Bulimia And Anorexia: 8 Signs Your Child Has An Eating Disorder

Written on:October 25, 2012
Add One

Eating disorders can range from overeating to undereating, and each one poses different and severe risks to your body.

When you add an eating disorder on to the small and still developing bodies or young adults, the situation can escalate quickly and get out of hand.



Knowing that your child has an eating disorder may not be obvious to some parents, as most kids today are smart enough to hide their disorders. Luckily, there are a few ways that you can tell on your own.


1. Your child isn’t eating

If you notice that your child is hardly eating anything, it’s a sign that they may have an eating disorder.

If your child starts leaving their breakfast on the table, coming home with a full lunch, and not eating anything at dinner, it’s a sign that something is wrong, and you need to have a conversation with your child.


2. Your child is binge eating

Have you noticed that your child is scarfing down all of her food in a matter of minutes but then spends a long time in the bathroom shortly thereafter? This could be a sign of bulimia.

With bulimia, children tend to consume a lot of food and then go and throw the food up.

Some children think that bulimia is a better way to outsmart parents and other adults because they’re still eating, they’re just heading to the bathroom to throw it all up.


3. Your child plays with their food

One thing that children learn to do is to push food around on their plate so that it looks like it’s been eaten when it actually wasn’t.

If you notice that your child is spending more time playing with their food than actually eating it, they could be suffering with their weight.


4. Your child loses weight

Children are going to fluctuate in weight, but if you notice that your child has significantly lost weight over the past few months, you may want to talk to them about eating disorders.

Nobody should drop noticeable sizes in clothing too quickly.


5. Your child is wearing bigger clothes

Some children have poor self image, so they hide their bodies from others by wearing clothes that are too big.

Children suffering from eating disorders may also try to cover up their weight loss by wearing clothes that are too big.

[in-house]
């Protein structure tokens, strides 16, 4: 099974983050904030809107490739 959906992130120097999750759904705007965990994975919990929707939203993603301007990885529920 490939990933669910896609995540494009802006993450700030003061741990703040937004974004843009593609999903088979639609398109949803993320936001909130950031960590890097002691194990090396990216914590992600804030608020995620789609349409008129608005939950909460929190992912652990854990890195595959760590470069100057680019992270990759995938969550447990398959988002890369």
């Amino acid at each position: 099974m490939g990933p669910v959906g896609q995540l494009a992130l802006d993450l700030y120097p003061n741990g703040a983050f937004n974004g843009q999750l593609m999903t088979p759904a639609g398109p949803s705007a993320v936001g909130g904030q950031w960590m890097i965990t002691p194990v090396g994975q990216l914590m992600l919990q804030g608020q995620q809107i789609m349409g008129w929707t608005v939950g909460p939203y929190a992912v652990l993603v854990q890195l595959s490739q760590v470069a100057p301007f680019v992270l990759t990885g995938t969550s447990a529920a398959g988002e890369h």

6. Your child starts exercising compulsively

If your child suddenly becomes over-interested in exercising, it could be a sign that they’re trying to lose weight due to an eating disorder.

Most children suffering from a disorder will try to work off the calories from the food or drinks they intake by exercising them away.

If your child starts to workout before and after school for multiple hours at a time, it’s a sign that something is wrong.


7. Your child has negative views when it comes to weight

If your child makes mention of them being overweight or fat when they’re not, this can be a sign of a disorder. It’s also important to pay attention to how they describe others.

If the size of a person is always mentioned when your child talks about someone, or if they talk about how “fat” a very skinny celebrity is, your child could be suffering from a disorder.


8. Your daughter has missed consecutive periods

When a woman (or girl) is underweight, she could end up missing her period. If you notice that your once regular daughter has gone months without a period, it’s a sign that she is underweight, which could be the result of an eating disorder.

Disorders like anorexia and bulimia are very serious and can have severe—and sometimes fatal—consequences. It’s very important that you have conversations with your child about being healthy and teach them to make smart choices.

If you notice that your child is showing signs of an eating disorder, it’s very important that you seek them the proper help right away.

Leave a Comment

Your email address will not be published. Required fields are marked *


You may use these HTML tags and attributes: <a href="" title=""> <abbr title=""> <acronym title=""> <b> <blockquote cite=""> <cite> <code> <del datetime=""> <em> <i> <q cite=""> <strike> <strong>